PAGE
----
Wow, not sure if something changed in the LinkedIn Poll distribution mechanism or I just hit a nerve with this particular topic, but my poll question last month attracted no fewer than 789 distinct votes — up, oh, about 1500% from the normal vote tally of around 40-50 responses I’d been getting in previous months! Pretty wild, really.
Here was the question I posed:
“Which of these five common interview questions do you find most difficult to answer?”
The five response choices were:
1) Can you tell me a bit about yourself?
2) What is your greatest weakness?
3) Why did you leave your last position?
4) What are your salary requirements?
5) What are your long-term career goals?
Again, over 700 people cast their vote on this particular topic, and while you’ll see a small graphic of the results below you can click here to access the full set of results.
The Analysis? For starters, I love the fact that this particular survey attracted such a diversity of different responses, since I think it validates (to some degree) that certain interview questions aren’t inherently harder than others — and that most of it probably comes down to a given individual’s situation and the context of their own unique background. One person might be highly comfortable “talking money” with an employer, for example, while another gets totally freaked out by that issue. Or somebody else might hate the thought of disclosing a personal weakness, whereas another person views this question as a golden opportunity to build trust and rapport with the person across the desk. So I certainly am not going to quibble with the spirit of the survey and the notion that everybody is entitled to their own subjective viewpoint around which questions are harder for them to answer, personally.
What I DID find a little interesting about the poll results was that the two questions that seemed to generate the least anxiety among job seekers were actually the ones, in my opinion, that people tend to do the worst on in the average interview. And that can potentially do the most damage to a given person’s candidacy.
Take the very first choice above. The “tell me about yourself” question is often thrown out at the beginning of a hiring conversation and usually has profound implications on how the candidate ends up faring in the meeting. When faced with this open-ended question, many job seekers flounder all over the place, reciting their resume in excruciating detail and offering up a rambling 5-10 minute answer that turns the employer off for the entire rest of the conversation. Others, still, talk for about 20 seconds and then clam up, creating an awkward silence and an uncomfortable first impression. Have you heard the old saying about how an applicant may not land the job in the first two minutes of any given interview, but can easily cost themselves the opportunity? This is due to the enormous weight employers place on these “opening arguments” and the impressions a candidate’s initial responses cause the hiring manager to form, consciously or unconsciously, about the applicant’s communication skills and confidence level.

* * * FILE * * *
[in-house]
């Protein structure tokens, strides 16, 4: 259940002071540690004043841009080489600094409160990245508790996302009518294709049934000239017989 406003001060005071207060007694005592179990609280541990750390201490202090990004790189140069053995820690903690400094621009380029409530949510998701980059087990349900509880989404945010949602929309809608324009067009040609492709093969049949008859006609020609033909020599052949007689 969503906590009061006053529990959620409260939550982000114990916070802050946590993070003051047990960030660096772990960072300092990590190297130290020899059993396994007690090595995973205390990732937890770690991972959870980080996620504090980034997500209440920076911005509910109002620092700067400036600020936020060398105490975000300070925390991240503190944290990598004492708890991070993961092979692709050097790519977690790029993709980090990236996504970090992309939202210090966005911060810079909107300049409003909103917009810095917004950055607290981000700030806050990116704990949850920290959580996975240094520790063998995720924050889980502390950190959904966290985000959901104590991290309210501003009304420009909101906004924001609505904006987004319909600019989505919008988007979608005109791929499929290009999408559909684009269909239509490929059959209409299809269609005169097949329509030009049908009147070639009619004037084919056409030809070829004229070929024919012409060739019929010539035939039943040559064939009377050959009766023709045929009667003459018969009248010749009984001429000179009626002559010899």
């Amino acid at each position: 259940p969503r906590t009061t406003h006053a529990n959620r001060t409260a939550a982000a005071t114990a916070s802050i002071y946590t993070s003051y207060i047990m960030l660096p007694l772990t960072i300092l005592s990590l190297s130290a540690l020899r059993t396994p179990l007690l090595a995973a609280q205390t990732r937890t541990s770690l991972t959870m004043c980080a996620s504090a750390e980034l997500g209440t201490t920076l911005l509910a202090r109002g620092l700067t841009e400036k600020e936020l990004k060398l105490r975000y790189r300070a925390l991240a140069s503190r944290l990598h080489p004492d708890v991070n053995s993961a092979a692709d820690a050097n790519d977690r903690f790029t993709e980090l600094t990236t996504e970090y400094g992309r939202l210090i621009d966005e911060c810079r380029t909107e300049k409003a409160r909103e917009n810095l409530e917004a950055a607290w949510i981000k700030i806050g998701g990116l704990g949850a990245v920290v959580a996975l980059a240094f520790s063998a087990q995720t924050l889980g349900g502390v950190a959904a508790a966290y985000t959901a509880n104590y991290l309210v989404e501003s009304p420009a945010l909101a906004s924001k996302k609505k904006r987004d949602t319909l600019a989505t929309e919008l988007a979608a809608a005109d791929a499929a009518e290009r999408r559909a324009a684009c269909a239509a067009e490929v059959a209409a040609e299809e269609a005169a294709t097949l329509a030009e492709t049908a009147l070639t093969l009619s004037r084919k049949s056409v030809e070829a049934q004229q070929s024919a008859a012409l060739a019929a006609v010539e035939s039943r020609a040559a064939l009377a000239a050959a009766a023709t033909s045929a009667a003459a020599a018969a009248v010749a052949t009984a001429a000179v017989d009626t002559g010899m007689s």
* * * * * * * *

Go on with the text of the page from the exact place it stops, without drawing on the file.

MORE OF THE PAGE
As for the “why did you leave?” question, that’s another potentially loaded issue. If an individual is currently unemployed, and rebounding from some type of layoff or termination event, employers are going to be scrutinizing the answer to this question very carefully to make sure there’s no cause for alarm in terms of why the candidate is now available. Were they let go due to poor performance or outdated skills? For political reasons? Because they had a bad attitude or some anger management issues? Your next employer will be watching for any signs to this effect — so giving a tight-lipped, defensive, or lackadaisical answer to this question could easily raise a red flag in the interviewer’s mind and sour them on your candidacy. So even if you feel pretty comfortable with this one, as apparently most of the survey respondees did, make sure not to take it too lightly. I’d encourage you to read an article I wrote a few years ago (forgive the old photo) that you’ll find here, providing tips on how to jazz your answer up with a more positive spin than you might think to utilize, yourself.
So those are my thoughts on the matter. Everybody has a right, obviously, to decide for themselves which interviewing questions make them the most anxious. And 789 people did exactly that, above. Just make sure that you don’t confuse your anxiety level around various questions with their relative importance in the overall scheme of the interviewing process. They’re two very different things. And the “tell me about yourself” question, bar none, is still the most critical answer to outline and practice, since they’ll hit you with it right out of the gate and it sets the tone for the entire remaining conversation.
In terms of a new question for the coming month? You’ll find my latest LinkedIn poll here, asking the question: “What’s the biggest ‘silver lining’ in terms of how the job market works today?”